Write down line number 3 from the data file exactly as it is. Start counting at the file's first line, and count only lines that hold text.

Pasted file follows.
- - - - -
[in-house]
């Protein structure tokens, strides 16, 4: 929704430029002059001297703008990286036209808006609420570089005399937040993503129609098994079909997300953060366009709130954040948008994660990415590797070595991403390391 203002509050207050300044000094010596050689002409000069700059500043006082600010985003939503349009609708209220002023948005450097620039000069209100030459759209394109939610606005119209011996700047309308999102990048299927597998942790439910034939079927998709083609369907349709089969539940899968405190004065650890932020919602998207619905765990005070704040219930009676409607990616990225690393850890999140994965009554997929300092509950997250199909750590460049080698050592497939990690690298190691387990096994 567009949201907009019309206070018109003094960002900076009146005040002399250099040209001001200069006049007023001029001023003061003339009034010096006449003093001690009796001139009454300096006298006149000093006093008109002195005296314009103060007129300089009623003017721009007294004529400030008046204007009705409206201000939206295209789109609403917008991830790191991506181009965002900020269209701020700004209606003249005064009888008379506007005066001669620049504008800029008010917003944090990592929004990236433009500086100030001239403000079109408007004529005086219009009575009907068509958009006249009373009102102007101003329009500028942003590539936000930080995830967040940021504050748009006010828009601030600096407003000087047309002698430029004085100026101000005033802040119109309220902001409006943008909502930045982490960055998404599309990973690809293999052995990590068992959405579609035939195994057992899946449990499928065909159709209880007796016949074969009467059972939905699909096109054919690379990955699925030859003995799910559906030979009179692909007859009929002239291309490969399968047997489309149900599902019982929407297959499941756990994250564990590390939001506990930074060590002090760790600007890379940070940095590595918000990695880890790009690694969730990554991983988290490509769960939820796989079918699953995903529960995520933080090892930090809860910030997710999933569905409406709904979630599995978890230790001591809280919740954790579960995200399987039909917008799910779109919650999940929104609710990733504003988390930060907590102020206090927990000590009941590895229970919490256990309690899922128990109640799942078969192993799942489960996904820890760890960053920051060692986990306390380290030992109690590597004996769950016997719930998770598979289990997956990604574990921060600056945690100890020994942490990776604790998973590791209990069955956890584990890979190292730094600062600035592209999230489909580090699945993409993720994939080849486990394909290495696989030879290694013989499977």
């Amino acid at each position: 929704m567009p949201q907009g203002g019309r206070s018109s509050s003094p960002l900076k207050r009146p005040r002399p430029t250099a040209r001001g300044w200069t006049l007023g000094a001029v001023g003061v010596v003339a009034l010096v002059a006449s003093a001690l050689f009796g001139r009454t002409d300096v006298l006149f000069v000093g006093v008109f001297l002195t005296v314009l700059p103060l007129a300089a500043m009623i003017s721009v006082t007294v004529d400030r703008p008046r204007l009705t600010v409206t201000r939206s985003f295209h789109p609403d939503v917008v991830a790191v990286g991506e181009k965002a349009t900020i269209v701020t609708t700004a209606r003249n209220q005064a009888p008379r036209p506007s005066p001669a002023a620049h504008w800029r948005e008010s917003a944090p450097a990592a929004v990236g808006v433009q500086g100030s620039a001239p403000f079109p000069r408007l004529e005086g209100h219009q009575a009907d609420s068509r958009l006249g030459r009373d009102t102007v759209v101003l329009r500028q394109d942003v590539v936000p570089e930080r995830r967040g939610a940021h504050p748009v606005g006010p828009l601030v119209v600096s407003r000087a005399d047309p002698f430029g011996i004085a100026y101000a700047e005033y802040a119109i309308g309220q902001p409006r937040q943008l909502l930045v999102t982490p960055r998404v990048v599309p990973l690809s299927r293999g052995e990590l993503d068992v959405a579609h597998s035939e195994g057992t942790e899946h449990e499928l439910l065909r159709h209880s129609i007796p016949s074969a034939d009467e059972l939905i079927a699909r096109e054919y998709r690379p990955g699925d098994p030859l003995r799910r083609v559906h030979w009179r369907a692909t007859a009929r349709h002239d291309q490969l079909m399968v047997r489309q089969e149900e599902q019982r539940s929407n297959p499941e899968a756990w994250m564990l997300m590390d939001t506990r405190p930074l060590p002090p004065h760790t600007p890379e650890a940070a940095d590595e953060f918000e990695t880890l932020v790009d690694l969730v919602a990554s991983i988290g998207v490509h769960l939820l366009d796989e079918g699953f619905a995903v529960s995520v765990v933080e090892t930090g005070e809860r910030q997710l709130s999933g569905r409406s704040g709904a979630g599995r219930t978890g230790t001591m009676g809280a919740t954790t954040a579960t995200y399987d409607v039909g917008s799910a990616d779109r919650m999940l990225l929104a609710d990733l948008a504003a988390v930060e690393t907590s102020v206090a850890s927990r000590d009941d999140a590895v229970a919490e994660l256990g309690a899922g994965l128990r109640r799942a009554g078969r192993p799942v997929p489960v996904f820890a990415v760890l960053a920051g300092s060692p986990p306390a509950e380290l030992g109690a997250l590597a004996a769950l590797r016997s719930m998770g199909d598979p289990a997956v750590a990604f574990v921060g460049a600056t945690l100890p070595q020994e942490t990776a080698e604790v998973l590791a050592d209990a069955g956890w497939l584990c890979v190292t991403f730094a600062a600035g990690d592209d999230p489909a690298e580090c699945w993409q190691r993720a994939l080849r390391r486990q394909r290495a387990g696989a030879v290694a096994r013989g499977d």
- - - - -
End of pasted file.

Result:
């Amino acid at each position: 929704m567009p949201q907009g203002g019309r206070s018109s509050s003094p960002l900076k207050r009146p005040r002399p430029t250099a040209r001001g300044w200069t006049l007023g000094a001029v001023g003061v010596v003339a009034l010096v002059a006449s003093a001690l050689f009796g001139r009454t002409d300096v006298l006149f000069v000093g006093v008109f001297l002195t005296v314009l700059p103060l007129a300089a500043m009623i003017s721009v006082t007294v004529d400030r703008p008046r204007l009705t600010v409206t201000r939206s985003f295209h789109p609403d939503v917008v991830a790191v990286g991506e181009k965002a349009t900020i269209v701020t609708t700004a209606r003249n209220q005064a009888p008379r036209p506007s005066p001669a002023a620049h504008w800029r948005e008010s917003a944090p450097a990592a929004v990236g808006v433009q500086g100030s620039a001239p403000f079109p000069r408007l004529e005086g209100h219009q009575a009907d609420s068509r958009l006249g030459r009373d009102t102007v759209v101003l329009r500028q394109d942003v590539v936000p570089e930080r995830r967040g939610a940021h504050p748009v606005g006010p828009l601030v119209v600096s407003r000087a005399d047309p002698f430029g011996i004085a100026y101000a700047e005033y802040a119109i309308g309220q902001p409006r937040q943008l909502l930045v999102t982490p960055r998404v990048v599309p990973l690809s299927r293999g052995e990590l993503d068992v959405a579609h597998s035939e195994g057992t942790e899946h449990e499928l439910l065909r159709h209880s129609i007796p016949s074969a034939d009467e059972l939905i079927a699909r096109e054919y998709r690379p990955g699925d098994p030859l003995r799910r083609v559906h030979w009179r369907a692909t007859a009929r349709h002239d291309q490969l079909m399968v047997r489309q089969e149900e599902q019982r539940s929407n297959p499941e899968a756990w994250m564990l997300m590390d939001t506990r405190p930074l060590p002090p004065h760790t600007p890379e650890a940070a940095d590595e953060f918000e990695t880890l932020v790009d690694l969730v919602a990554s991983i988290g998207v490509h769960l939820l366009d796989e079918g699953f619905a995903v529960s995520v765990v933080e090892t930090g005070e809860r910030q997710l709130s999933g569905r409406s704040g709904a979630g599995r219930t978890g230790t001591m009676g809280a919740t954790t954040a579960t995200y399987d409607v039909g917008s799910a990616d779109r919650m999940l990225l929104a609710d990733l948008a504003a988390v930060e690393t907590s102020v206090a850890s927990r000590d009941d999140a590895v229970a919490e994660l256990g309690a899922g994965l128990r109640r799942a009554g078969r192993p799942v997929p489960v996904f820890a990415v760890l960053a920051g300092s060692p986990p306390a509950e380290l030992g109690a997250l590597a004996a769950l590797r016997s719930m998770g199909d598979p289990a997956v750590a990604f574990v921060g460049a600056t945690l100890p070595q020994e942490t990776a080698e604790v998973l590791a050592d209990a069955g956890w497939l584990c890979v190292t991403f730094a600062a600035g990690d592209d999230p489909a690298e580090c699945w993409q190691r993720a994939l080849r390391r486990q394909r290495a387990g696989a030879v290694a096994r013989g499977d």